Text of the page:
Bill Would Designate 911 Operators as First Responders

New York State Assemblyman Joseph DeStefano (R-Medford) attends a news conference in Bohemia on Thursday, May 14, 2020.

New York State lawmakers representing Long Island have proposed a bill that would designate as first responders the emergency operators and dispatchers within police, fire, and emergency services departments.

The designation would make the dispatchers and operators eligible for the same protections, benefits, and training opportunities afforded to other first responders but would have no fiscal impact on taxpayers, proponents say.

“This is a recognition bill,” freshman New York State Assemblyman Joseph DeStefano (R-Medford) told reporters Thursday during a news conference in Bohemia. “There’s no reason why they can’t be considered first responders and get recognized as first responders because they’re doing exactly the same work that first responders do, only in a different way.”

Several other states are considering similar legislation while a bill that would make the same change nationwide is pending in Congress. 

“The Homeland Security Act of 2002 defines first responders as individuals in the first stages of an incident who are responsible for the protection and preservation of life, property, evidence, and the environment,” said Trina Hubner, Suffolk County Police Department 911 Center supervisor. “We serve at the start of this process and appreciate the effort to grant us this recognition.”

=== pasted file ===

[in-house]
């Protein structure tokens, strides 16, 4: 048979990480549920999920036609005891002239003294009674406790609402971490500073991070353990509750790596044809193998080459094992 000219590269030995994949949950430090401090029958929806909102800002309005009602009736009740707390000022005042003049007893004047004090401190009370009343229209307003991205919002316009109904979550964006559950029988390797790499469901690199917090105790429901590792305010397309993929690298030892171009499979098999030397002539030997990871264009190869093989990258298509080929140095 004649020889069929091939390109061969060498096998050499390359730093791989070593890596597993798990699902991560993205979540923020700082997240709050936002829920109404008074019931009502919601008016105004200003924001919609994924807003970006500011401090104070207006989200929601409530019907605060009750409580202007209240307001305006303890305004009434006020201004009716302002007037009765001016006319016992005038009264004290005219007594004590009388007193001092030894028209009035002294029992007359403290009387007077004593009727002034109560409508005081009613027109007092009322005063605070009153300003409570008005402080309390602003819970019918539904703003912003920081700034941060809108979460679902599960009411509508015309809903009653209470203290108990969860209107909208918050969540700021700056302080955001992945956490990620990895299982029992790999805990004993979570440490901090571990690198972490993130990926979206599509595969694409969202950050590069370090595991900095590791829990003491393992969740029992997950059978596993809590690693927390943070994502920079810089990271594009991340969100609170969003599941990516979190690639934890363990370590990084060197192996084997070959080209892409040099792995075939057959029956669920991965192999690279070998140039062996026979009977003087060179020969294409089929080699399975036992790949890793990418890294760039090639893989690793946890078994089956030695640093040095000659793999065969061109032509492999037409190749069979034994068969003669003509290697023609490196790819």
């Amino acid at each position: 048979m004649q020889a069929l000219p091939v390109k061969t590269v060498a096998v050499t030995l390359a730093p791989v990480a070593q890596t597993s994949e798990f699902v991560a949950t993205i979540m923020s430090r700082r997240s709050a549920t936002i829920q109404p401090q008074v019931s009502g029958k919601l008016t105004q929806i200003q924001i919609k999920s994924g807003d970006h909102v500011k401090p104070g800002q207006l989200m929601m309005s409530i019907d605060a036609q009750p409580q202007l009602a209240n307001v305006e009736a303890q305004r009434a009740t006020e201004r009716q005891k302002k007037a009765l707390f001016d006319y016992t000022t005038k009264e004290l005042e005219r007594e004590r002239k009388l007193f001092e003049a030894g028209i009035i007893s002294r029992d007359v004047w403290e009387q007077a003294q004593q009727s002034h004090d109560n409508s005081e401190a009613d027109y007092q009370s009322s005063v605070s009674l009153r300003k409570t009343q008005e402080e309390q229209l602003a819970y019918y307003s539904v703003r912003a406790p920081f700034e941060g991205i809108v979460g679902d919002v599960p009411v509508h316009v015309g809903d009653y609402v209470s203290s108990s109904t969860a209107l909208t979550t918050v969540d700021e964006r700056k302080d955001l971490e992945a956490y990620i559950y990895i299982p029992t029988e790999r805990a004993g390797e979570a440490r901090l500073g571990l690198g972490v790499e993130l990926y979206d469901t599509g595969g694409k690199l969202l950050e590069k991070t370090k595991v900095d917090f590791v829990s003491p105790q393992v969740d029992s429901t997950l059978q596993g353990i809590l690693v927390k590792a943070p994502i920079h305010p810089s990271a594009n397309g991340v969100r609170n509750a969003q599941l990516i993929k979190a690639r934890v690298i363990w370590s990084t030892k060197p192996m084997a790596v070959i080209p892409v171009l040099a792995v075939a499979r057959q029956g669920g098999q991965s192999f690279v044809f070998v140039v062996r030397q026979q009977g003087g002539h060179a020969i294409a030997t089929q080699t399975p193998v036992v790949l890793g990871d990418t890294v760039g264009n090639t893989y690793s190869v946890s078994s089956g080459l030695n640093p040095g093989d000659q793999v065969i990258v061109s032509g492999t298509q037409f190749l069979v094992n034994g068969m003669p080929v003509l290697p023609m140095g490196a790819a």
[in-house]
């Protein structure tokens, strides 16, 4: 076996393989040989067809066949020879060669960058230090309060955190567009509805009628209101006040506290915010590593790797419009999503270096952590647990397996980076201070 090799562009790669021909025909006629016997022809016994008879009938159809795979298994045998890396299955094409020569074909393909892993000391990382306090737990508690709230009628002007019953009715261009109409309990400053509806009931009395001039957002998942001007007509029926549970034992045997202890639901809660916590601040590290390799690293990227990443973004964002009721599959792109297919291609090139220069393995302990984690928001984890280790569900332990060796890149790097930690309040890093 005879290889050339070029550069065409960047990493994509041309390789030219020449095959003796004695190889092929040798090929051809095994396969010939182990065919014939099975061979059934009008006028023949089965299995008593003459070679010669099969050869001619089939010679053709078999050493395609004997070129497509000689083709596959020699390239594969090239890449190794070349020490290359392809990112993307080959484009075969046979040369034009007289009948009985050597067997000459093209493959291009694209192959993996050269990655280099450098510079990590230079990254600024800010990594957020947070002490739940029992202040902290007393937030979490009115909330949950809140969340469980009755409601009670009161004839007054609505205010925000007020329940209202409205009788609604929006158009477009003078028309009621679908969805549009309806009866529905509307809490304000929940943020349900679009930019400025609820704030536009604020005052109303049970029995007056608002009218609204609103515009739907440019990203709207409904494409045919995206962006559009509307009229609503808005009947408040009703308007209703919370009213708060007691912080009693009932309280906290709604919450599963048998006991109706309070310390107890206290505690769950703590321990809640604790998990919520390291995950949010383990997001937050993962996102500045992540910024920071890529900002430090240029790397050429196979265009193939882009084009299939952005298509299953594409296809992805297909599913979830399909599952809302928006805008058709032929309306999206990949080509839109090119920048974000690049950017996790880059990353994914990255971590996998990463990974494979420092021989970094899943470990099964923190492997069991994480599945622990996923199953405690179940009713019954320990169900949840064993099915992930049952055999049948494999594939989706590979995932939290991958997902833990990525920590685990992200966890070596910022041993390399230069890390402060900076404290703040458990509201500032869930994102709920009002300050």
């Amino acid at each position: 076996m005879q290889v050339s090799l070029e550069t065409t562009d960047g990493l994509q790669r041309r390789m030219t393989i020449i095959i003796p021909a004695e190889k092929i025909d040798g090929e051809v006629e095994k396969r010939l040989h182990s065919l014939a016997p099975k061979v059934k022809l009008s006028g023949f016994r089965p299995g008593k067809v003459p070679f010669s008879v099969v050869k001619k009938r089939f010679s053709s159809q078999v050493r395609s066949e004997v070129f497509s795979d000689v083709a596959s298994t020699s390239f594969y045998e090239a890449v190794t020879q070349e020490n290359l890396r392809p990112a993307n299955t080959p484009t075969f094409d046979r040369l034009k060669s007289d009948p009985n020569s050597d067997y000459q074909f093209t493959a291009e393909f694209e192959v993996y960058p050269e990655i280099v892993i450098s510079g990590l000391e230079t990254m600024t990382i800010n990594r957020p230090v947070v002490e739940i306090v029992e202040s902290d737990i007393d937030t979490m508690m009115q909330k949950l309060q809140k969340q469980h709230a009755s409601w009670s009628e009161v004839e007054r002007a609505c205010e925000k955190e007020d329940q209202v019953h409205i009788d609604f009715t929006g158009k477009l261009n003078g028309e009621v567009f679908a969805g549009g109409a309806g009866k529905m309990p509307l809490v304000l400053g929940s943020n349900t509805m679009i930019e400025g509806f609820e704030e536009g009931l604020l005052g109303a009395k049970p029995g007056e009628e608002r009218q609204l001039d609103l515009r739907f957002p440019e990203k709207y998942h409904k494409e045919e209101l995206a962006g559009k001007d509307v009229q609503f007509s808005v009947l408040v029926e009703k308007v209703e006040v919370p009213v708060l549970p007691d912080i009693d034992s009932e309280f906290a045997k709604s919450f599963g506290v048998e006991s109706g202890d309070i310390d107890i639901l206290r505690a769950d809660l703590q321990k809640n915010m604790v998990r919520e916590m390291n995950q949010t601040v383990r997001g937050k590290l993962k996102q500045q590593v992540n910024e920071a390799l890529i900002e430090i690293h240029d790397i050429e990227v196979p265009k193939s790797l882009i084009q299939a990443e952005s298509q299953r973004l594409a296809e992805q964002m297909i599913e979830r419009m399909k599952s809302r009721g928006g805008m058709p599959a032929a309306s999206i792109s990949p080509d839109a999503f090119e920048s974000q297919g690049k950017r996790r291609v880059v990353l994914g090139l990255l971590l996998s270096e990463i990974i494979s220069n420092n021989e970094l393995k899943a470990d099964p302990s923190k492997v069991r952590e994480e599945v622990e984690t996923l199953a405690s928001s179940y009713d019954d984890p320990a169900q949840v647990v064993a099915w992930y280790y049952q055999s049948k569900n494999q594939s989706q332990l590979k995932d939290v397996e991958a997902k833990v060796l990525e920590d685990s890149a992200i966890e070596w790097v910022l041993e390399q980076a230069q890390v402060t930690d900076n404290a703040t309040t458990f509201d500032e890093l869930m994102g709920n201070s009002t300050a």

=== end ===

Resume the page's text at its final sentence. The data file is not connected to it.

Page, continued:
Suffolk alone has more than 200 emergency dispatchers and operators within local police, fire, sheriff, and emergency services departments.

The bill, which was proposed last month in both chambers of the state Legislature and has yet to be voted on in either the state Asssemly or state Senate health commmitees, has bipartisan support. But DeStefano, a former emergency dispatcher in the Suffolk County Sheriff’s Department, notes that it will be difficult to get the bill passed before the legislative session ends in June since the coronavirus pandemic has resulted in meetings being canceled. 

“It is critical we recognize all the members of our community who are working on the frontlines to fight this pandemic,” said state Sen. Monica Martinez (D-Brentwood), who is co-sponsoring the bill in the state Senate. “Dispatchers are the first sound of calmness when someone calls during an emergency. They are the first to send assistance when it is critically needed. We should ensure they are properly classified with the rest of our frontline heroes, and are protected accordingly.”

Proponents say the change in designation would enable the dispatchers and operators to receive key benefits to mitigate the stress and trauma often incurred through the rigorous demands of their jobs. 

“These vital government employees truly are the first of the first responders,” said Daniel C. Levler, president of the 6,000-member Suffolk County Association of Municipal Employees. “Our emergency dispatchers and operators save lives. They often talk 911 callers through performing lifesaving procedures like CPR before emergency services can even arrive on the scene. They have even helped bring life into the world by talking residents and first responders through emergency child birth.”

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